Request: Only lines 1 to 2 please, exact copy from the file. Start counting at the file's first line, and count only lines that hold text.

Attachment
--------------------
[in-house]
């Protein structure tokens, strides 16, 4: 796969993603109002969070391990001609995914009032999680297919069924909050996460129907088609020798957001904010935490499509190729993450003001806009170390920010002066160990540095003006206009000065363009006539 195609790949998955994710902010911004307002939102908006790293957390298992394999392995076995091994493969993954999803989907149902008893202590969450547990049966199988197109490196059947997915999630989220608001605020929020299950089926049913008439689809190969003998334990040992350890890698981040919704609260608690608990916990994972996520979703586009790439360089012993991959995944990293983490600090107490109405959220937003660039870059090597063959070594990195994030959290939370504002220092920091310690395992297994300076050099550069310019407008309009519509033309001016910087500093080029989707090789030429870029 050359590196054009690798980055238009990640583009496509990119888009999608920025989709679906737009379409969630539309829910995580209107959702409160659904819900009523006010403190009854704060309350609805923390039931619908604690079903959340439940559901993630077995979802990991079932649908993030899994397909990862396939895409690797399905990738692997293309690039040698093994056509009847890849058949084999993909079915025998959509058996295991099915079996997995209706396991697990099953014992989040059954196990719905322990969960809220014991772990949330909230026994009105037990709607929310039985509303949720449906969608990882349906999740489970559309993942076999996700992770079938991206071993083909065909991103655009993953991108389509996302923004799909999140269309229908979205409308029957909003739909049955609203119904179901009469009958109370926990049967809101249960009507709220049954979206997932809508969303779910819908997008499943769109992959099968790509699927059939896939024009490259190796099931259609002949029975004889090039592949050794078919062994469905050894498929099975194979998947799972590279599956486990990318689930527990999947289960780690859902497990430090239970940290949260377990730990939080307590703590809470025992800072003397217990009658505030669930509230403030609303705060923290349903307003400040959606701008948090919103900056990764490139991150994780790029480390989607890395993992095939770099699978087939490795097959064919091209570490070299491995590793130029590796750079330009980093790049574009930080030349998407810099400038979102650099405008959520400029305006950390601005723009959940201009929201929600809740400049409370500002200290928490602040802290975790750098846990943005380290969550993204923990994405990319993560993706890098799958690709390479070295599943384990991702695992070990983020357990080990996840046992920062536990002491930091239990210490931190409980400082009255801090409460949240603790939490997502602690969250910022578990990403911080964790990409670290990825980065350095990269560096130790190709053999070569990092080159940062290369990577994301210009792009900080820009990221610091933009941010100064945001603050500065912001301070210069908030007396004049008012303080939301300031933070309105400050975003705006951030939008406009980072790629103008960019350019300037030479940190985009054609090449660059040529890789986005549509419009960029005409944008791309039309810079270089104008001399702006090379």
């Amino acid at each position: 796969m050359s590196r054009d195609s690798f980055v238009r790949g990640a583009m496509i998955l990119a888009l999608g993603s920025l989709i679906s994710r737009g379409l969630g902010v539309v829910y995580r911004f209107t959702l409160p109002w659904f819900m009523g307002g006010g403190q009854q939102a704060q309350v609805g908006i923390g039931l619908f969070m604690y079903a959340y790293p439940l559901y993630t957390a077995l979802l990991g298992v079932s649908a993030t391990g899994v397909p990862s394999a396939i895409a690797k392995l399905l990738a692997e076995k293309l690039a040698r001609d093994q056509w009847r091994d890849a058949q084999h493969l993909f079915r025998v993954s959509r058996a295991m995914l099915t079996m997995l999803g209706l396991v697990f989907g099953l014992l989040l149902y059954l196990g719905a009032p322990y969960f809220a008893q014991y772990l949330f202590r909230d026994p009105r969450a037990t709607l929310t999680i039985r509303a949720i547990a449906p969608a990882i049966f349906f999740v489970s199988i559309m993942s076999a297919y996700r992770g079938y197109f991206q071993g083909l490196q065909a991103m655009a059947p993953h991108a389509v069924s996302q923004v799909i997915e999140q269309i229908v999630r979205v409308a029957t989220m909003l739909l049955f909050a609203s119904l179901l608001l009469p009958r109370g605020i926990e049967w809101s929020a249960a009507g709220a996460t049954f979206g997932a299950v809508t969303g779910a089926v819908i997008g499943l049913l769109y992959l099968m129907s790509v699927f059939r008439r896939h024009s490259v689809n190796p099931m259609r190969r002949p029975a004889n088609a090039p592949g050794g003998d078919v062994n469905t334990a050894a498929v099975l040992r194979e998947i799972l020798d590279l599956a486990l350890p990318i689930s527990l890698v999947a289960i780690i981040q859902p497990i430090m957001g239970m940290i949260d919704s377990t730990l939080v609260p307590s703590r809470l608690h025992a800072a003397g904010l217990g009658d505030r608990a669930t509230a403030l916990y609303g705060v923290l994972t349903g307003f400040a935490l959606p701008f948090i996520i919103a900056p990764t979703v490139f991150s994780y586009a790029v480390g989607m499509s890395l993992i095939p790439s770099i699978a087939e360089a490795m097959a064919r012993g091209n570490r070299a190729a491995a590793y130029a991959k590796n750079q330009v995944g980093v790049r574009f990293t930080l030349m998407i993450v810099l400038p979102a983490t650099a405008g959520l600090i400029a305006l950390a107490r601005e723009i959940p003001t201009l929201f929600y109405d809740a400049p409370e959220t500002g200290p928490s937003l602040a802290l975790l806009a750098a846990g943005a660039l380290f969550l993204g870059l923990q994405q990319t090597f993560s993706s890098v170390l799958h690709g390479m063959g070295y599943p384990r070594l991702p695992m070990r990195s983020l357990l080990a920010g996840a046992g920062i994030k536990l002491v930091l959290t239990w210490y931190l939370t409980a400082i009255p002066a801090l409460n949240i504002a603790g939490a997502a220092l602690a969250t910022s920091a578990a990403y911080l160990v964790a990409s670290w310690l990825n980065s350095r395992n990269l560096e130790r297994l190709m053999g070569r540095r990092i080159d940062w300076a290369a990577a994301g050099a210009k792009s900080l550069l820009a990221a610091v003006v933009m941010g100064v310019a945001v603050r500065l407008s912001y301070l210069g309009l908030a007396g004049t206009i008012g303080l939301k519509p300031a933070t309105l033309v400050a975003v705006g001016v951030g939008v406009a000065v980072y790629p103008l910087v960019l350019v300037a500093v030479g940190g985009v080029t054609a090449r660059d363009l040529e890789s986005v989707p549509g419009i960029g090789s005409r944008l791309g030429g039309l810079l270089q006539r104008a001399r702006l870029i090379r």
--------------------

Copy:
[in-house]
């Protein structure tokens, strides 16, 4: 796969993603109002969070391990001609995914009032999680297919069924909050996460129907088609020798957001904010935490499509190729993450003001806009170390920010002066160990540095003006206009000065363009006539 195609790949998955994710902010911004307002939102908006790293957390298992394999392995076995091994493969993954999803989907149902008893202590969450547990049966199988197109490196059947997915999630989220608001605020929020299950089926049913008439689809190969003998334990040992350890890698981040919704609260608690608990916990994972996520979703586009790439360089012993991959995944990293983490600090107490109405959220937003660039870059090597063959070594990195994030959290939370504002220092920091310690395992297994300076050099550069310019407008309009519509033309001016910087500093080029989707090789030429870029 050359590196054009690798980055238009990640583009496509990119888009999608920025989709679906737009379409969630539309829910995580209107959702409160659904819900009523006010403190009854704060309350609805923390039931619908604690079903959340439940559901993630077995979802990991079932649908993030899994397909990862396939895409690797399905990738692997293309690039040698093994056509009847890849058949084999993909079915025998959509058996295991099915079996997995209706396991697990099953014992989040059954196990719905322990969960809220014991772990949330909230026994009105037990709607929310039985509303949720449906969608990882349906999740489970559309993942076999996700992770079938991206071993083909065909991103655009993953991108389509996302923004799909999140269309229908979205409308029957909003739909049955609203119904179901009469009958109370926990049967809101249960009507709220049954979206997932809508969303779910819908997008499943769109992959099968790509699927059939896939024009490259190796099931259609002949029975004889090039592949050794078919062994469905050894498929099975194979998947799972590279599956486990990318689930527990999947289960780690859902497990430090239970940290949260377990730990939080307590703590809470025992800072003397217990009658505030669930509230403030609303705060923290349903307003400040959606701008948090919103900056990764490139991150994780790029480390989607890395993992095939770099699978087939490795097959064919091209570490070299491995590793130029590796750079330009980093790049574009930080030349998407810099400038979102650099405008959520400029305006950390601005723009959940201009929201929600809740400049409370500002200290928490602040802290975790750098846990943005380290969550993204923990994405990319993560993706890098799958690709390479070295599943384990991702695992070990983020357990080990996840046992920062536990002491930091239990210490931190409980400082009255801090409460949240603790939490997502602690969250910022578990990403911080964790990409670290990825980065350095990269560096130790190709053999070569990092080159940062290369990577994301210009792009900080820009990221610091933009941010100064945001603050500065912001301070210069908030007396004049008012303080939301300031933070309105400050975003705006951030939008406009980072790629103008960019350019300037030479940190985009054609090449660059040529890789986005549509419009960029005409944008791309039309810079270089104008001399702006090379």